And my point wasn’t that they *couldn’t* be built with nav systems and appropriate drives… my point was that that’s a purely stupid thing to do when your ships already have those things, do a better job at it than a pod could ever hope to, and individually cramming them into each and every missile pod is at the expense of space for *missiles*. I haven’t seen any mention such a silly pod design was done, and if I do see it later I’m just going to be dissapointed in the intelligence of the Mesans. Of course, that’s true right now.

    There’s no reason for them not to be releasing from WAY further in than they are. The previous point about being inside the sensor envelope at a light day is irrelevent. They’re inside the sensor envelope at a light MONTH, as snippet 14 makes abundantly clear when it describes the Manticoran destroyer division that was sent out there to investigate a sensor ghost that showed up on their net. And the force scouting Grayson in Snippet 32 was halfway inside the hyper limit… that’s within light MINUTES of the primary! They came within two light minutes of a Grayson squadron and althugh they kept their drive down as a safety precaution it was also made abundantly clear that even if they’d powered it up effectively right in front of the Graysons it was, and I quote “enormously unlikely” they would detect it.

    (And to be clear, I am entirely confident all those pods are going to end up miraculously arriving relatively on target. That does not make this any less a stupid plan of attack given what we know about Mesan capabilities at this time.)

  5. justdave says:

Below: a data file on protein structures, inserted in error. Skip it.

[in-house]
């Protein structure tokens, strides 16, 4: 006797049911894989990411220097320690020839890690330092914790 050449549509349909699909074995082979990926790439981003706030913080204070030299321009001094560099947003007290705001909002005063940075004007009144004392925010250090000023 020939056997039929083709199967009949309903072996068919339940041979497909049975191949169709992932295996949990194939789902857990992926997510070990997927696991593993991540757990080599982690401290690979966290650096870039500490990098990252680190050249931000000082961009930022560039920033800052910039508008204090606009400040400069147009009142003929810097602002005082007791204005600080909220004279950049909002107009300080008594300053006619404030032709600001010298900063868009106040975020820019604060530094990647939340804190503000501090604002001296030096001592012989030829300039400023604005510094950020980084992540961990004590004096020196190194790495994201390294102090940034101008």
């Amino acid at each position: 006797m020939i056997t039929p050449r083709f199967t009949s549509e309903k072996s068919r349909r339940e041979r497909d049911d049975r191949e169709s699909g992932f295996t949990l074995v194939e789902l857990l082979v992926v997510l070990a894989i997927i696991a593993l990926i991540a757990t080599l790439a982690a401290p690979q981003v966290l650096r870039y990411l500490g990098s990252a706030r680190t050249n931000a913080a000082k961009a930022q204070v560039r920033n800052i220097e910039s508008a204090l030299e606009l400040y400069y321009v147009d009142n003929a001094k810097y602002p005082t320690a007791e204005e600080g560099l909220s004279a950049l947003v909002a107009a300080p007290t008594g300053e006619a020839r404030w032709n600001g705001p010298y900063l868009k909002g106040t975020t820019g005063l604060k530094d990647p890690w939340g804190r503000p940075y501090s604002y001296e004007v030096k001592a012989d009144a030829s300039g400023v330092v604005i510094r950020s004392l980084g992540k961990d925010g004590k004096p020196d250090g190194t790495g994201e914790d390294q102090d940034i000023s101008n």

Drak, JR; found it back on the Bar: an info dump on OB and then the short bit w/AF

    when the good guys die are always the hardest parts of MWW books

  6. Thirdbase says:


    We’ll just have to disagree then, because I find the idea of installing a guidance package on pod to be smart, not silly. As an example of a “silly” guidance package. A US fighter has one of the best navigation and guidance systems currently in use on the earth, but we still make smart bombs, with their own guidance systems, that carry submunitions, some of which have their own guidance systems.

    Plus that guidance system isn’t going to take up that much space. You could do it with an optical telescope, a computer, a battery, and a dozen thrusters with fuel.

    Remember that this attack is as much an act of terrorism as a military attack.

  7. Grant says:

    A smart bomb is a missile equivalent, not a pod equivalent. Pods are launchers, not munitions.

    If you want to draw an analogy to a pod, put a nav system on a towed artillery piece… that’s normally designed to be towed around behind a vehicle which has much, much better ability to navigate and maneuver than the nav system you’re installing… just so you can ineffectively have the artillery piece position itself within an extremely limited scope when you were placing it more accurately and far more flexibly before you messed with it.

    I have no idea what relevence you think the last sentence has. People will be less terrified if the ships they never ever see launch the pods from closer in where they can aim them better?